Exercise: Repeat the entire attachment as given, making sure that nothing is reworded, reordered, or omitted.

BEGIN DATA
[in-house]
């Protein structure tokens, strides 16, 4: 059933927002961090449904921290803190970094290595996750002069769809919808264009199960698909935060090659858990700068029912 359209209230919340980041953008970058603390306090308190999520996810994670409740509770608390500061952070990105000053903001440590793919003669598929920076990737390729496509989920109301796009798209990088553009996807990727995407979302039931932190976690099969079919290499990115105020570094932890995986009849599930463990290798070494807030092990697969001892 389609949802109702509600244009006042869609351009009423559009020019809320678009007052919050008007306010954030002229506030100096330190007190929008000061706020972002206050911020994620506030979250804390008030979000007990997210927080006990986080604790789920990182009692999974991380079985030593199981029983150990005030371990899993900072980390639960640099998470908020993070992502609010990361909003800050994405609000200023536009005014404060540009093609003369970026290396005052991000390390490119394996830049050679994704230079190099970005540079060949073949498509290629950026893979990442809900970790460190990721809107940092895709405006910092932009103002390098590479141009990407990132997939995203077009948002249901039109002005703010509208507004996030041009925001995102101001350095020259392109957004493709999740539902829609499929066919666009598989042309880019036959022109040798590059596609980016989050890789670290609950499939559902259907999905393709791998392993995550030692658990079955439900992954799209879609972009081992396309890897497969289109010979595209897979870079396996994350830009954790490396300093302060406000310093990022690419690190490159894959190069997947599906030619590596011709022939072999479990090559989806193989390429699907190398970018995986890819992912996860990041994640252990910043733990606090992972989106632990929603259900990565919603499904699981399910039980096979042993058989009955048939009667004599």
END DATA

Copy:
[in-house]
């Protein structure tokens, strides 16, 4: 059933927002961090449904921290803190970094290595996750002069769809919808264009199960698909935060090659858990700068029912 359209209230919340980041953008970058603390306090308190999520996810994670409740509770608390500061952070990105000053903001440590793919003669598929920076990737390729496509989920109301796009798209990088553009996807990727995407979302039931932190976690099969079919290499990115105020570094932890995986009849599930463990290798070494807030092990697969001892 389609949802109702509600244009006042869609351009009423559009020019809320678009007052919050008007306010954030002229506030100096330190007190929008000061706020972002206050911020994620506030979250804390008030979000007990997210927080006990986080604790789920990182009692999974991380079985030593199981029983150990005030371990899993900072980390639960640099998470908020993070992502609010990361909003800050994405609000200023536009005014404060540009093609003369970026290396005052991000390390490119394996830049050679994704230079190099970005540079060949073949498509290629950026893979990442809900970790460190990721809107940092895709405006910092932009103002390098590479141009990407990132997939995203077009948002249901039109002005703010509208507004996030041009925001995102101001350095020259392109957004493709999740539902829609499929066919666009598989042309880019036959022109040798590059596609980016989050890789670290609950499939559902259907999905393709791998392993995550030692658990079955439900992954799209879609972009081992396309890897497969289109010979595209897979870079396996994350830009954790490396300093302060406000310093990022690419690190490159894959190069997947599906030619590596011709022939072999479990090559989806193989390429699907190398970018995986890819992912996860990041994640252990910043733990606090992972989106632990929603259900990565919603499904699981399910039980096979042993058989009955048939009667004599």